“THE END OF THE LINE” By Jim Power, a Review by Joan Adamak

Sweet, poignant romance with history thrown in
This story borders on YA genre as it centers around Latesha Thomas, a college girl in Nova Scotia of African descent, she and her invalid father struggling to survive financially and a young white man, Peter Esworth, who comes from a wealthy family, although he is a jack of all trades, especially as an electrician.  Latesha is beautiful and intelligent and Peter is a handsome blond man who attracts every woman.  When Latesha first saw Peter in the park, she was attracted but ignored him out of pride and fear of being ignored.  Peter was immediately drawn to her, having dated very little, but didn’t know how to approach her since she acted like he didn’t exist.  Latesha and her father were desperately in need of funds so she could continue her college education and the authorities had notified them that if they didn’t put a new roof on their house, they would lose the house.  A new roof would cost several thousand dollars.  The Thomas family resided in Beechwood, a predominantly Black community, and it was one of the former Thomas men who owned the property and made it into small residences.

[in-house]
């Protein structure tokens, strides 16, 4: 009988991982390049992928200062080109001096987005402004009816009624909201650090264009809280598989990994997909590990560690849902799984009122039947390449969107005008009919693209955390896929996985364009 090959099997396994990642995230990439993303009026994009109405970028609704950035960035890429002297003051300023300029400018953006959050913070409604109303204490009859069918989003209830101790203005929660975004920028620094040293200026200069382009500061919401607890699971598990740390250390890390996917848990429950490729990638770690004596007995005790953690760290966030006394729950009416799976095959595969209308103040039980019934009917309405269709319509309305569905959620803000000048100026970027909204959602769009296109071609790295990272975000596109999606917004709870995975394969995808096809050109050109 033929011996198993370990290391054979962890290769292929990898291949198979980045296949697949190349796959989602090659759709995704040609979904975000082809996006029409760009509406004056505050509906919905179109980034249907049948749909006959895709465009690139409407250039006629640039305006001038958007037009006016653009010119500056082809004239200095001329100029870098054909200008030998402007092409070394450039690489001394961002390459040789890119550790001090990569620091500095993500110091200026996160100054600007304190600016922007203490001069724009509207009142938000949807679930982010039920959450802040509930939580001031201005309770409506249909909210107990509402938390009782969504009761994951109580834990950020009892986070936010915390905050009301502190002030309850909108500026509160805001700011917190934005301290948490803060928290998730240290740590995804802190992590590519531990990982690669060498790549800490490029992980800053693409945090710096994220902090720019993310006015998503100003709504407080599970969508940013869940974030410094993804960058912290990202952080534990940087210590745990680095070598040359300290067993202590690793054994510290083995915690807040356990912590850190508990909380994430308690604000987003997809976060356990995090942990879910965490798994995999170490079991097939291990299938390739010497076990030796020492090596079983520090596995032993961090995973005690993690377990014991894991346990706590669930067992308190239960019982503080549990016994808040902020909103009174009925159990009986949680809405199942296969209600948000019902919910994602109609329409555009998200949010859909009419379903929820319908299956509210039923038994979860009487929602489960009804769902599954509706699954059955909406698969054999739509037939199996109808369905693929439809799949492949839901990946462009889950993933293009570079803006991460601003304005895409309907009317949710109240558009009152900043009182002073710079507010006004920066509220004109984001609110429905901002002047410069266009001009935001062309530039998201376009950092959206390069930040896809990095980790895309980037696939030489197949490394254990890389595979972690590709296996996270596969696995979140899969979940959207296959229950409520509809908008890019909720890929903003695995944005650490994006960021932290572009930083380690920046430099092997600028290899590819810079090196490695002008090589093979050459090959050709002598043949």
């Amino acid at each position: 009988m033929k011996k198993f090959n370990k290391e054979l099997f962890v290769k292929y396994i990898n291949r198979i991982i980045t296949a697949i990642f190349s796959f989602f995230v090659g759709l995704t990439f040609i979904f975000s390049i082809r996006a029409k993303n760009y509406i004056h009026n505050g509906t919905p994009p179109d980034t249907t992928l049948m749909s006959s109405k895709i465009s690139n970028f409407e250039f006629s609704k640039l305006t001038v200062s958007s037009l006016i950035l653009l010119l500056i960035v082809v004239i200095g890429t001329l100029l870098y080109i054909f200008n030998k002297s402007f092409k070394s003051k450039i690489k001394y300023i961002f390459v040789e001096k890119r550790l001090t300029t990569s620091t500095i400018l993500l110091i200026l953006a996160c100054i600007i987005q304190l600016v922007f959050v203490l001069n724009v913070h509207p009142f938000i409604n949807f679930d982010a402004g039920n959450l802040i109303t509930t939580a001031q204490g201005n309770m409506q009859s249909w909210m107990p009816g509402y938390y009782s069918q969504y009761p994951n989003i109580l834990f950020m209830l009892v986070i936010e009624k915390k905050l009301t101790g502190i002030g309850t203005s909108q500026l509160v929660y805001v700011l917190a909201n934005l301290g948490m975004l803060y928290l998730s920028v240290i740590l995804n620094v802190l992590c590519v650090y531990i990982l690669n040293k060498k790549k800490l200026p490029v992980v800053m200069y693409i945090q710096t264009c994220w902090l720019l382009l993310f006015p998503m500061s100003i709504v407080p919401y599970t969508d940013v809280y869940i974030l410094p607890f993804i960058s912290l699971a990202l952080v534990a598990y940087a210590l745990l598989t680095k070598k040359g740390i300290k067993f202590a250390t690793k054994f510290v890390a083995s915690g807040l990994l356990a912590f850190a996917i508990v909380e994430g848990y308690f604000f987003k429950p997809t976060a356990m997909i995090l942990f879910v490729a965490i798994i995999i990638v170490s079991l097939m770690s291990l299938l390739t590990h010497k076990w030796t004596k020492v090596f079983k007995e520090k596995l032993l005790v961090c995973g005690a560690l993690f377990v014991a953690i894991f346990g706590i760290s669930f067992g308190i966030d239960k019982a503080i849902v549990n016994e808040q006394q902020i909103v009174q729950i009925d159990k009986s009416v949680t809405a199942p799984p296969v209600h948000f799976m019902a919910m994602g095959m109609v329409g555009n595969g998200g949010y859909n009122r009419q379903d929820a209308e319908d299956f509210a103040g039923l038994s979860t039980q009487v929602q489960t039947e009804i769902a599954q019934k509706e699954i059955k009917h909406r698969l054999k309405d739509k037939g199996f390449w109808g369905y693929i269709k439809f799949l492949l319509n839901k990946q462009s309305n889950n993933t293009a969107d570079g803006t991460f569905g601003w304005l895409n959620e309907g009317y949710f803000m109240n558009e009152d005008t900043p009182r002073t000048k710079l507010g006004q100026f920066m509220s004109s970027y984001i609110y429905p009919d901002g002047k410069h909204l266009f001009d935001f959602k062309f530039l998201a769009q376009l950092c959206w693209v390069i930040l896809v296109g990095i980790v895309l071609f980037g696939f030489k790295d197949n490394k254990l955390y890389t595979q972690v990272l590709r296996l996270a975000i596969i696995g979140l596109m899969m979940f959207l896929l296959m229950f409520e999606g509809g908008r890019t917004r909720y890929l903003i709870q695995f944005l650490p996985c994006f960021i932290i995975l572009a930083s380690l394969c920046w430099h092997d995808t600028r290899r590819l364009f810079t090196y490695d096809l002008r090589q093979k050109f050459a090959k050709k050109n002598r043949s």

In order to help raise the funds they needed, Latesha posted notices around college that she was a dating service, not identifying herself as a student.  Peter had always been shy of women, yet was lonely and was the only person who called her about her services.  They talked a long time and Peter enjoyed their conversation during which he related what he was seeking in a woman and Latesha set him up with first a big, heavy, strong wrestler type and then a woman who cried all of the time they were together.  This author did not explain how or why Latesha got these women knowing they were nothing like what Peter wanted.
As time passes, Peter makes it a point of meeting Latesha, who is most timid as a Black woman being seen with a White man.  Peter has no trouble with this at all, but Mr Thomas is violently against her and any White man and eventually when Peter’s mother learns he is seeing a Black woman, she threatens to disinherit him.
This is the basis of this romance, which is well written, although there are many paragraphs of innocuous conversation that causes the story to lag.  Yet it is also full of events in past days when Whites were killed for helping or being friendly with Blacks, which causes Mr. Thomas to be  particularly narrow minded and a racist.  This is a sweet, interesting, healthy romance and would especially be enjoyed by the YA genre readers.

About R & D Blog & Website Development

Blog Master of The Authors Club blog, Webmaster of the Authors Club website, Blog master of the Nothing But Book Reviews and Nothing But Author's Interview's blogs. Webmaster of Deb's Delightful Designs jewelry website.
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